We continue up the ridge until it joins the final slopes of the volcano. We have tremendous views of the Breach Wall to the right and of our route to the summit, up the Western Breach directly above. We camp near the ruins of the Arrow Hut which is a good, level campsite (4,800m/15,740ft, 5 hours).
Day 10: Summit day
We awake very early and are well underway by 3 a.m., climbing by head-torch until the pre-dawn light begins to illuminate the upper slopes of the volcano. We climb the steep scree and then rock that leads up past the Arrow Glacier to the crater rim. There a several sections of scrambling over the top of incredible frozen lava formations. As the sun rises on the horizon, we witness the remarkable shadow of Kilimanjaro stretching across the plains behind us, towards Mt Meru. Following the crater rim, we cross the foot of the tiny Furtwangler Glacier and then make a final steep climb up to Uhuru Summit (5,895m/19,340ft). The ascent from the camp to the summit takes between 6 and 8 hours.
The views from the summit are breathtaking; to the north stands Mt. Kenya, the second highest peak on the continent and to the west Mt. Meru. We spend about an hour on the summit, taking in the exposure and watching the clouds as they begin to form around the tips of the volcanoes. From the exhilaration of reaching the summit we continue eastwards along the crater rim, following the top of the tourist track, to Stella Point. Here, we leave the tourist track and turn down steep scree to the little-frequented Barafu Hut (4,600m/15,088ft) and on to the Mweka Hut (3,100m/10,170ft) at the start of the forest. This is a long but very rewarding day.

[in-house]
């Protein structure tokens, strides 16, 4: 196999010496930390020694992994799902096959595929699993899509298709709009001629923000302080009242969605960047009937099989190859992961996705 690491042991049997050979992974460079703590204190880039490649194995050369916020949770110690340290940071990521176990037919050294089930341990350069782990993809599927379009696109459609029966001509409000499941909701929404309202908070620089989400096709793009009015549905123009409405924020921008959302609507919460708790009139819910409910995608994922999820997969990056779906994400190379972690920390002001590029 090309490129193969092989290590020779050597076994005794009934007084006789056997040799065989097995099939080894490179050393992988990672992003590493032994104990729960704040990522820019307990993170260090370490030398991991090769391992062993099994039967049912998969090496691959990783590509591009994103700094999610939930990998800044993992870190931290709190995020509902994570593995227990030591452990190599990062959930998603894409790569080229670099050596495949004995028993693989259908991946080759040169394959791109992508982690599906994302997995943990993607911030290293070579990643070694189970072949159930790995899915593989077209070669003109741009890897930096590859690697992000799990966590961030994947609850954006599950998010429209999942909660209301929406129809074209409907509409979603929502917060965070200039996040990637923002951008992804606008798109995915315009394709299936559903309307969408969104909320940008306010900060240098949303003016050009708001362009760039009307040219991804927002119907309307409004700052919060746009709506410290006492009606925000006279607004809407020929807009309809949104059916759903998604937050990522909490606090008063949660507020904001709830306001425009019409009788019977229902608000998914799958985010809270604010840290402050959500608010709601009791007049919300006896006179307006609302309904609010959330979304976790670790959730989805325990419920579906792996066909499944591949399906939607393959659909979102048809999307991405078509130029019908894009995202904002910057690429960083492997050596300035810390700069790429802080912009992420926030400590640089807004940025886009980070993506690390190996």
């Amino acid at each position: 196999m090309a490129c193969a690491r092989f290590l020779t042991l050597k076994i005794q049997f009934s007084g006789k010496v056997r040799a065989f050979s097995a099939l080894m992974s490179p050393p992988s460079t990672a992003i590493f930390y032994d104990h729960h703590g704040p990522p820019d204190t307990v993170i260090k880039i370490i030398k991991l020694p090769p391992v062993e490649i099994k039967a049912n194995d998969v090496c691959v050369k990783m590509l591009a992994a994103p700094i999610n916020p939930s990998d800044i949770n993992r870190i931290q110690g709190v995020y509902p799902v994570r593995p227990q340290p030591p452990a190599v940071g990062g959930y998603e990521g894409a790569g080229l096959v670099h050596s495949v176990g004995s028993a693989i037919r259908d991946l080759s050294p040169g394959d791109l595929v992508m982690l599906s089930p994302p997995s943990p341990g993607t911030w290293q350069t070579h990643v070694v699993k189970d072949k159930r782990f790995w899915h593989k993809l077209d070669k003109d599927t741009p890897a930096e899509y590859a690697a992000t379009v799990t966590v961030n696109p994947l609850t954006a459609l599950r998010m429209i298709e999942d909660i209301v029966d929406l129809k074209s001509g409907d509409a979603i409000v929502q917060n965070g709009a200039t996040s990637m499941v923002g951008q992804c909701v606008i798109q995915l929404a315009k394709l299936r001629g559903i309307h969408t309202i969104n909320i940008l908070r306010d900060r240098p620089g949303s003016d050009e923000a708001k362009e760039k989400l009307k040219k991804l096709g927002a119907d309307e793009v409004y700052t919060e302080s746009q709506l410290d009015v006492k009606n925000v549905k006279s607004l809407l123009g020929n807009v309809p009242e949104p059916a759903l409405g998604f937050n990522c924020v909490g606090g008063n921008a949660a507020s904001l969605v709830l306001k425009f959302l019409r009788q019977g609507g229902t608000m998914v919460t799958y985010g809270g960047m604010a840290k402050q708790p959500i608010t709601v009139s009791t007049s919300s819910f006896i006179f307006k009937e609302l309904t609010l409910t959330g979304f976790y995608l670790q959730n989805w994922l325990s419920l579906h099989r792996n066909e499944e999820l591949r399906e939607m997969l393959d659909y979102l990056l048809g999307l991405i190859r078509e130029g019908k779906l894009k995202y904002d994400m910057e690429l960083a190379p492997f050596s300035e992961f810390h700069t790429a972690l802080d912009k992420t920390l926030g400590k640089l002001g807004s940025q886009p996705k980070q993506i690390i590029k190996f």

Day 11: Descent via the Mweka Hut
Leaving Mweka Hut, the path descends steeply through lush green forest. The route follows the crest of a broad ridge separating two river valleys, before the path widens and leads us to Mweka Village. From the village of Mweka, we are taken by jeep to our hotel in Moshi. We have a good meal and a few drinks to celebrate in the evening.
Day 12: At Leisure in Moshi, evening flight to London
We have the day to explore Moshi and to wind down, after the relatively fast pace of the expedition. A visit to the market place at Moshi's centre perhaps, might give us the only real experience of Tanzanian life as it is lived daily by the locals. We will also have the opportunity to buy local handicrafts as souvenirs of our African adventures. We depart in the evening to catch our homebound flight. 

also another question: does anyone use jagged globe? are they trustworthy?


looks like a good plan to me. when are you off?

jagged globe has as far as i know a good reputation.

i'm off soon as well, may see you in africa  ;)

late december to early january...



[0] Message Index

[#] Next page

Go to full version